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LETTERS OF C. H. SPURGEON
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WORDS OF SYMPATHY
To [Mr. and Mrs. Charles Spurgeon]. WESTWOOD, Sept. 11, 1 890.
MY DEAR CHILDREN,—
You are acting wisely in not bringing the little one from the place. You will be setting an example of common sense which is greatly needed in an age which is so sentimental as it is false-hearted.
If you would like a wreath from me, kindly order it in Herne Bay, and send the bill to me. I would try to send one, but if you are not going to have any, I should be setting an ill example.
To [Mr. Thomas H. Olney]. NIGHTINGALE LANE, October, 1875.
I could not say much to Mr. M____, for I felt stunned by the tidings of your brother’s death, and could not realize it; indeed, I cannot now.
I send my deepest sympathies to the bereaved wife. I can do no better than pray that she may now be very graciously sustained. If she can calmly bow before the Lord, it will be for her own good. Grief so natural, and so likely to prove excessive, must be restrained for the sake of herself and babes.
Yours lovingly, C. H. SPURGEON.
To [Mrs. Higgs].
January 6, 1 883.
DEAR MRS.HIGGS, —
L____ and G____ have now told me all about our dear one’s death. The Lord has dealt well with him. I wonder how he lived so long to cheer us all: and I feel relieved that he lived no longer, for it would have been great anguish to him. He has gone at the right time. The Lord will be your comfort and help. I meant to go to you this morning, but I found my foot would not let me go up and down steps. It is a double pain to be kept from you and your sorrowing family .... We shall all meet again Let us bless God. Can we?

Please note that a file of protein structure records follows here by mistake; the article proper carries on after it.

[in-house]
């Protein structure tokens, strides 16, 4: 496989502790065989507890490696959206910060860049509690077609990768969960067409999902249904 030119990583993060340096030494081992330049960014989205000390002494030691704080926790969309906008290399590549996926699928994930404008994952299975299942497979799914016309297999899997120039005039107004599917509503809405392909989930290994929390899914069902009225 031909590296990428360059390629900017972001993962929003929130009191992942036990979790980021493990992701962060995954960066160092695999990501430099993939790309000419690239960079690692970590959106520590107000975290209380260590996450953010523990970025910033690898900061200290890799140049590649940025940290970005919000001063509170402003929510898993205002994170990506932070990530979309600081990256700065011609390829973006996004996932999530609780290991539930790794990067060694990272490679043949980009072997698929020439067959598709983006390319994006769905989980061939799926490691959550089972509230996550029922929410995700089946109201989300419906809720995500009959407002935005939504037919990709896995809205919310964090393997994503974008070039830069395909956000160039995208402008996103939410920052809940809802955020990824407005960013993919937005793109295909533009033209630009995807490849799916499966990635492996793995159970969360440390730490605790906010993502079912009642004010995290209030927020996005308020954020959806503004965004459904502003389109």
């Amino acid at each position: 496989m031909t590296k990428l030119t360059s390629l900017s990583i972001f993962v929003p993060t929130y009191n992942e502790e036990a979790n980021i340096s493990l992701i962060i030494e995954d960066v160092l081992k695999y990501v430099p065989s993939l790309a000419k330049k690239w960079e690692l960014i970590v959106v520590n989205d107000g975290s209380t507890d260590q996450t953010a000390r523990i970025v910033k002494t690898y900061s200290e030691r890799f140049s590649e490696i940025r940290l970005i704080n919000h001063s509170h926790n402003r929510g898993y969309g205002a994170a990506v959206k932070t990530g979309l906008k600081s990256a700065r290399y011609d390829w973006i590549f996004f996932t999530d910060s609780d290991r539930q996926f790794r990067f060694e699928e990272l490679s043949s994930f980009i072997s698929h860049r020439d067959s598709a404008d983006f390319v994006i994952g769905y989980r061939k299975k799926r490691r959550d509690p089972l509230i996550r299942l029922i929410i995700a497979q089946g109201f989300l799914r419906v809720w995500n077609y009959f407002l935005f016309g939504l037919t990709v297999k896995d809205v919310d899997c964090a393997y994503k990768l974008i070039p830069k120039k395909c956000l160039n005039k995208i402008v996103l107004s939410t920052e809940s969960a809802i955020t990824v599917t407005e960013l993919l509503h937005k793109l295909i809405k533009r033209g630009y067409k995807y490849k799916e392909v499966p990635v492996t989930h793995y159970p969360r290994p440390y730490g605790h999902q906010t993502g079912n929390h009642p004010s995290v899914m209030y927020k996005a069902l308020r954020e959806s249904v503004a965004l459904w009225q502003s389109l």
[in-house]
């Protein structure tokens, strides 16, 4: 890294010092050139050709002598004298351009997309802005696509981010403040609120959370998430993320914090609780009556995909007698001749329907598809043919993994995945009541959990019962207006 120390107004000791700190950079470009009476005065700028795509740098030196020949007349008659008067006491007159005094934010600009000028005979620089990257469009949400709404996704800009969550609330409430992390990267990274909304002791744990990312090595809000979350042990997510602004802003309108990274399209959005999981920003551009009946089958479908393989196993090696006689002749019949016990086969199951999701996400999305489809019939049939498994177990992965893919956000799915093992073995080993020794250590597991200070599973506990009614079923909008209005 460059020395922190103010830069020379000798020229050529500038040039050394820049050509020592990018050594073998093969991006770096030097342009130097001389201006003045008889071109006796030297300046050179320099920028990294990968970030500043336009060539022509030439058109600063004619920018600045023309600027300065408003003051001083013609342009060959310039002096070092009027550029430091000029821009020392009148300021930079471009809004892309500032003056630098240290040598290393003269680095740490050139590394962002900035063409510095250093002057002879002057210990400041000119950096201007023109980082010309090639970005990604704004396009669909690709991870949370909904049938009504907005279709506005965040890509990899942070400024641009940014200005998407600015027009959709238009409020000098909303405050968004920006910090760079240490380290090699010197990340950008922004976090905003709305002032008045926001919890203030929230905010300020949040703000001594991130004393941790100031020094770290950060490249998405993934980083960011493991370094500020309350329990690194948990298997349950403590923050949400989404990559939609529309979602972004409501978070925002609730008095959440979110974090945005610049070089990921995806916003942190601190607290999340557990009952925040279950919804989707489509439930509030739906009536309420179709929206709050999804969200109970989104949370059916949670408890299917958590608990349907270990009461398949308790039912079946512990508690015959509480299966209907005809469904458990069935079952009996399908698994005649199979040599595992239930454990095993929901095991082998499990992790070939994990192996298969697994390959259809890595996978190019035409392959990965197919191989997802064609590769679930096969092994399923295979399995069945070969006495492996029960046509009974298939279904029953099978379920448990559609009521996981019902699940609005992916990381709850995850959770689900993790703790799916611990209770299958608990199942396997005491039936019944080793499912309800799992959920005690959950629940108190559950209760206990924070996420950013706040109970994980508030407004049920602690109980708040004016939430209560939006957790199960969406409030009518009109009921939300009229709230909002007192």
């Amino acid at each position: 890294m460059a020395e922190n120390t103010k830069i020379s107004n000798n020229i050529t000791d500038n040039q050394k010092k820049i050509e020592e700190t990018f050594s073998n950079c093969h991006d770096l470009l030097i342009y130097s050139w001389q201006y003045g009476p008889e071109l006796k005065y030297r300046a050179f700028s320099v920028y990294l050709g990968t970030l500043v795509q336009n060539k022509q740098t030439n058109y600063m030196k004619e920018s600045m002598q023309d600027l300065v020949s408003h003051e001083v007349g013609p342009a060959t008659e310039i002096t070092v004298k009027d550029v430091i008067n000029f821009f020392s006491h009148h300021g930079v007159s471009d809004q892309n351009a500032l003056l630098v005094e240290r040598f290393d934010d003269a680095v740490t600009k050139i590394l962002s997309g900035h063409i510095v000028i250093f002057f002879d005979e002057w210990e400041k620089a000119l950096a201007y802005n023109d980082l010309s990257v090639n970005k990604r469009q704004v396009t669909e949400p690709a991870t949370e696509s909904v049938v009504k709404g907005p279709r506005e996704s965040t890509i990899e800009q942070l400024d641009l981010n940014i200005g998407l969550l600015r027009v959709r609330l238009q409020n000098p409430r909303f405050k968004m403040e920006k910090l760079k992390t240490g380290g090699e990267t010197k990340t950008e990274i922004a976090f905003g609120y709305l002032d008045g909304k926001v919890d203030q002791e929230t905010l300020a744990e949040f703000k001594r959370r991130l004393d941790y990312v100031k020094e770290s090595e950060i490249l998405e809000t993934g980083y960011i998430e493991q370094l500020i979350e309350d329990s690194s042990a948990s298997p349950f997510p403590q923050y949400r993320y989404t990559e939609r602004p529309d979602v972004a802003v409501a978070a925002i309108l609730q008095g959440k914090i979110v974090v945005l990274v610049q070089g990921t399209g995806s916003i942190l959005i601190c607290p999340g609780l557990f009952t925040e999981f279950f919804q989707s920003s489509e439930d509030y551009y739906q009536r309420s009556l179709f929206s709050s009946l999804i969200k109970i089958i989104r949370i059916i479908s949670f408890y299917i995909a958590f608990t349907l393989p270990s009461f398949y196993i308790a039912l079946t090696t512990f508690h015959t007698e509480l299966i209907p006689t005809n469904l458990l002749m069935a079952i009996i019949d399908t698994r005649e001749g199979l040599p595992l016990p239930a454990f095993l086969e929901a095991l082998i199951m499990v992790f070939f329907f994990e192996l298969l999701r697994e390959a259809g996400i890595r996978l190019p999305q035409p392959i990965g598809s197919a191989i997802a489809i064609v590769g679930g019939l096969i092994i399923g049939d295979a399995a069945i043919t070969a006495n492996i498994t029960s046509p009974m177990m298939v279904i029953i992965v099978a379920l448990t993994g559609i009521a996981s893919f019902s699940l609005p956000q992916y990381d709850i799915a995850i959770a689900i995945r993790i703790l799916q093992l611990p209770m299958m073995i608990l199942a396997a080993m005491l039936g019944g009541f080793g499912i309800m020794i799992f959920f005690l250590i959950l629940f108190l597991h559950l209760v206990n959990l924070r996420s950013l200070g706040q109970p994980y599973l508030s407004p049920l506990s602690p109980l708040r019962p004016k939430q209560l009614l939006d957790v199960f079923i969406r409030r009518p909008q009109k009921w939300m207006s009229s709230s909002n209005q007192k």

May 24, 1884.
DEAR FRIEND, —
May you be sustained under your heavy trial! Now that you and your dear companion are most fully realizing the void which is made in your household, may you find living consolations flowing into your hearts! “It is well,” and faith knows it is so; and worships the Lord from under the cloud. How time has flown! It seems but the other day that you were married; and now you are an old father, bereaved of a daughter. Dear Caleb Higgs, too, is gone home long ago.
Yours ever heartily, C. H. SPURGEON.
To [Mr. Higgs]. WESTWOOD, Mar. 18, 1886.
Mrs. Spurgeon joins with me in loving sympathy.
To [Mr. E. H. Bartlett]. MENTONE, Dec. 14, ‘87.
DEAR MR.BARTLETT, —
I sorrow with you over the departure of your little Lillie; but you will feel that there is honey with the gall. She was a dear child ready to take her place with the shining ones. Grandmother will receive her as a messenger from you.
May peace and consolation flow into the heart of yourself and wife. I send you a little check to ease the expense. I cannot ease your pain but there is “another Comforter” Who can and will do so. Receive my hearty sympathy. We are all going the same way. The little one has outrun us; we shall catch her up soon.
Yours very heartily, C. H. SPURGEON.
To [Rev. Thomas Curme.]
WESTWOOD, June 12, 1884.
DEAR FRIEND, —